Don’t say AIG never put anything in your wallets, taxpayers! The company just sold its Taiwanese securities unit to the Bank of East Asia, for something between ten and twenty million dollars, or between five and nine retention bonuses. Which brings us to the latest twist in the ongoing mystery of America’s great black-scholes hole: why is it taking so long to sell off the pieces? Surely the rest of the company’s units couldn’t be as toxic as the one that had Joe Cassano in charge! Or could they? On Tuesday Ben Bernanke let it slip to Congress that had AIG Financial Products been allowed to bust, its bread-and-butter insurance businesses might have folded as well — so buried were their balance sheets in lethal “products.”
Cue the red tape gestapo!! But isn’t insurance regulated? Says Institution Risk Analytics:
Speaking of poor fundamentals, when AIG released information about the amounts and recipients of roughly $100 billion of its government loans from September to December 2008, almost utterly unreported was the fact that the staid, boring, heavily regulated insurance businesses managed to run up losses on securities lending requiring $44 billion of government support.By contrast, the free marketeers at Institutional Risk Analytics point out, the “credit derivatives widely blamed for bringing down the world’s financial system” were only consuming $27 billion. “Could it be that the big story at AIG is the unsoundness of the insurer, not the credit default swaps?” they ask. “Why the misdirected coverage?”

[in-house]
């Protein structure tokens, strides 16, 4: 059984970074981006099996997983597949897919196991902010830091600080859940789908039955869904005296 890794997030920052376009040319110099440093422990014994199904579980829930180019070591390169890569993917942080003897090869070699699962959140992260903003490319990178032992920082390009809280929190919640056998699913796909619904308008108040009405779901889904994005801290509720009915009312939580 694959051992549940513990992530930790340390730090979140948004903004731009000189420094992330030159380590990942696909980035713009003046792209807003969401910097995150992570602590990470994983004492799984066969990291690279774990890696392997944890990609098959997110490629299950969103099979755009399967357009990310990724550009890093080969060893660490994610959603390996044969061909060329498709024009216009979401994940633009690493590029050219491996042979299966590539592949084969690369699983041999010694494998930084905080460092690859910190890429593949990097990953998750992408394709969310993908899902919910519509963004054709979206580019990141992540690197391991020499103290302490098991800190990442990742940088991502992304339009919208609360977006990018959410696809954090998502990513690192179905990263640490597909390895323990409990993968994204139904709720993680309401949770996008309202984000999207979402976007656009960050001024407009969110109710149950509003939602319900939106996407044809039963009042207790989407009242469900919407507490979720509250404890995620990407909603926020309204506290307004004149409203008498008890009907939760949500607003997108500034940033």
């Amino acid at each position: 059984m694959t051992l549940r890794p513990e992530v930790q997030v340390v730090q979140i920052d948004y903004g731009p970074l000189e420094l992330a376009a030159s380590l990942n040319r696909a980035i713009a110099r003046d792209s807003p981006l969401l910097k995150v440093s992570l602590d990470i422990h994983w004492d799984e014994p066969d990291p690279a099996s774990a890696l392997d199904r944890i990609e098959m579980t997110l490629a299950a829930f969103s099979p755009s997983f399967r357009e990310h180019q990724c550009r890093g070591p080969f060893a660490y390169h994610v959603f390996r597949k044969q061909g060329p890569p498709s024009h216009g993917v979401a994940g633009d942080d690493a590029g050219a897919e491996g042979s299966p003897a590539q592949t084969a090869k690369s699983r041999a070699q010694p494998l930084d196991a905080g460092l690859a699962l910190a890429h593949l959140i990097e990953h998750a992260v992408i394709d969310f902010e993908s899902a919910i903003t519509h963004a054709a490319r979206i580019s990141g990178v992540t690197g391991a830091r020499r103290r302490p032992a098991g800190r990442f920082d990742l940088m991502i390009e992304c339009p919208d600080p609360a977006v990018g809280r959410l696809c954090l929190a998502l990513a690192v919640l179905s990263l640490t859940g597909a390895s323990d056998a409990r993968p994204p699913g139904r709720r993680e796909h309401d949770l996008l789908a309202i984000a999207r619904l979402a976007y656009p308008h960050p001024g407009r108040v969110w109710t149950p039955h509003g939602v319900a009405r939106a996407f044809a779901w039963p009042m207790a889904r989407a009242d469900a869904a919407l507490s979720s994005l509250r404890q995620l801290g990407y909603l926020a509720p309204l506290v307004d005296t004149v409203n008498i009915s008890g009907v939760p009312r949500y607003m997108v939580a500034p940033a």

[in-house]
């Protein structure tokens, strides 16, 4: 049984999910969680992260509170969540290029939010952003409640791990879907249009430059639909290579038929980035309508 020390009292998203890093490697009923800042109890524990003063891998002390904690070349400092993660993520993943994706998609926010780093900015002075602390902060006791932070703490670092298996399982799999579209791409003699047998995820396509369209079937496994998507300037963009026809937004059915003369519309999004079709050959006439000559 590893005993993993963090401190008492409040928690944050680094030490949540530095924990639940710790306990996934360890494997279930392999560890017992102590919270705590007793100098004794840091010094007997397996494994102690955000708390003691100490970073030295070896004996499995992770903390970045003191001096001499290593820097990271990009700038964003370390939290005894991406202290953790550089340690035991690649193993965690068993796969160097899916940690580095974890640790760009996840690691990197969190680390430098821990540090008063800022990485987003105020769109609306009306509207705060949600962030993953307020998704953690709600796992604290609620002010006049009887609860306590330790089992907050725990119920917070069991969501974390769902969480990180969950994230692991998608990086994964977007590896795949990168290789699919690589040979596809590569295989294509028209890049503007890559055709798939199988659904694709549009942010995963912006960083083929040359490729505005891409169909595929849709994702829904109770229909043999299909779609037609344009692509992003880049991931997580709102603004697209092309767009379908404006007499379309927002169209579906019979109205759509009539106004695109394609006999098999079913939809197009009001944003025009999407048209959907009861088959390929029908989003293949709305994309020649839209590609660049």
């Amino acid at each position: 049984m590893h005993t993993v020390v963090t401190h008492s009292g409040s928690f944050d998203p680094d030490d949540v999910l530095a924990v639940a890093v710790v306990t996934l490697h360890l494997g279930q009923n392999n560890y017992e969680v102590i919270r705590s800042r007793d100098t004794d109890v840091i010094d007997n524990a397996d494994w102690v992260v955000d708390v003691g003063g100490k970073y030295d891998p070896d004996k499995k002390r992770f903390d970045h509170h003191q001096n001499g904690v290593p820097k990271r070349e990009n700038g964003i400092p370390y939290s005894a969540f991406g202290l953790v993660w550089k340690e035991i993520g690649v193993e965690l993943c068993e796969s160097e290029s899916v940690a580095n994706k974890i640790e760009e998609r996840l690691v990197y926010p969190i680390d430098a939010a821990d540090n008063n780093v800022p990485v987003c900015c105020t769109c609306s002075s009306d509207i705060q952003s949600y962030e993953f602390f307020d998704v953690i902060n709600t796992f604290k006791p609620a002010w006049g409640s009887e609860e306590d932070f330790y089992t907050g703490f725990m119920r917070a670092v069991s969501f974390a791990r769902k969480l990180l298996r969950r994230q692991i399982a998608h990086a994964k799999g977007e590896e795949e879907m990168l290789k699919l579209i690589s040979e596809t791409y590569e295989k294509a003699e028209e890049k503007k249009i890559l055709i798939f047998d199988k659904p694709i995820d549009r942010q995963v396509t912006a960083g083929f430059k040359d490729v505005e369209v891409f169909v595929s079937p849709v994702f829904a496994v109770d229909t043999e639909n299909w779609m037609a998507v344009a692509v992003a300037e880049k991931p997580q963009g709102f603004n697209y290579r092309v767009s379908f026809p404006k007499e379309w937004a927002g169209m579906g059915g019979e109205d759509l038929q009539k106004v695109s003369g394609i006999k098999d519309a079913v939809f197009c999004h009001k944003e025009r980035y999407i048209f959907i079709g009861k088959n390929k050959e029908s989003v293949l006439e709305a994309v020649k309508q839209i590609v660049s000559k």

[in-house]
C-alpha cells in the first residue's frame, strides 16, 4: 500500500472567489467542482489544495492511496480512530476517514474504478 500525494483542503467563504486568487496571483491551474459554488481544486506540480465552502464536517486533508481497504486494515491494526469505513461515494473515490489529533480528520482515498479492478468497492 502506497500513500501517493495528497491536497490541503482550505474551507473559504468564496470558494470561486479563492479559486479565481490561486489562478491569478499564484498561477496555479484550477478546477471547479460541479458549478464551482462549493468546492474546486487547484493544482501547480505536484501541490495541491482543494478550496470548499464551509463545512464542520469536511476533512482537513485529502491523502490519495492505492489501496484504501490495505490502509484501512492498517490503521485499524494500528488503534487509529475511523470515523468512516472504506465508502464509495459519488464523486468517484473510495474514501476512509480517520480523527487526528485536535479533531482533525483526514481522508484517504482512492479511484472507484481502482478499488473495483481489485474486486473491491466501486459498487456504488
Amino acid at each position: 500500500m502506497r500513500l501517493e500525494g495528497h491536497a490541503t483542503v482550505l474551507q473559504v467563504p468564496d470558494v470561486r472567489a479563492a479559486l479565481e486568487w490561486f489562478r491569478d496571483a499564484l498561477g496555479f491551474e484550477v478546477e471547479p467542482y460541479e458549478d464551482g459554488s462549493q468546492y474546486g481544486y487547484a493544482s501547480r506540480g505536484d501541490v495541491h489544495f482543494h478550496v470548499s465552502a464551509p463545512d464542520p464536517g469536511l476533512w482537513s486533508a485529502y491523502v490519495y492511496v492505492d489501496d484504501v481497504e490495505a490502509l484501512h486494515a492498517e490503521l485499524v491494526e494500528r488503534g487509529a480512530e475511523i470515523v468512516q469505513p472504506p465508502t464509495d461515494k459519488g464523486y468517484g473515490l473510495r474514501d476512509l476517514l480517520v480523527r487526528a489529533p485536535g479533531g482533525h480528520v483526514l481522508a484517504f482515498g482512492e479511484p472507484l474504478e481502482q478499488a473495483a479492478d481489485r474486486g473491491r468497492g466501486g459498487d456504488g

We asked Bob Arvanitis, a former AIG executive and credit derivatives aficionado, whether the real scandal at AIG wasn’t that everyone had managed to scapegoat the harmless credit default swap for the whole crisis simply because no one had heard of a credit default swap before a few billionaire hedge fund managers made way more billions loading up on them in anticipation the housing market would bust.
Not really, he said, in a nutshell. CDS and other such “products” brought down the company. Certainly AIG’s insurance companies made some bad bets on real estate, Arvantis says, but they were scattered throughout subsidiaries with a combined trillion dollars in assets — not the sort of things regulators would necessarily pick up. Which brings us to another problem the company faces selling its assets — it’s big. So big that at some point, in order to grow, the company needed to take on enough risk to sink the world economy; and after that happened, its once-profitable businesses leasing airplanes looked like less and less attractive acquisitions.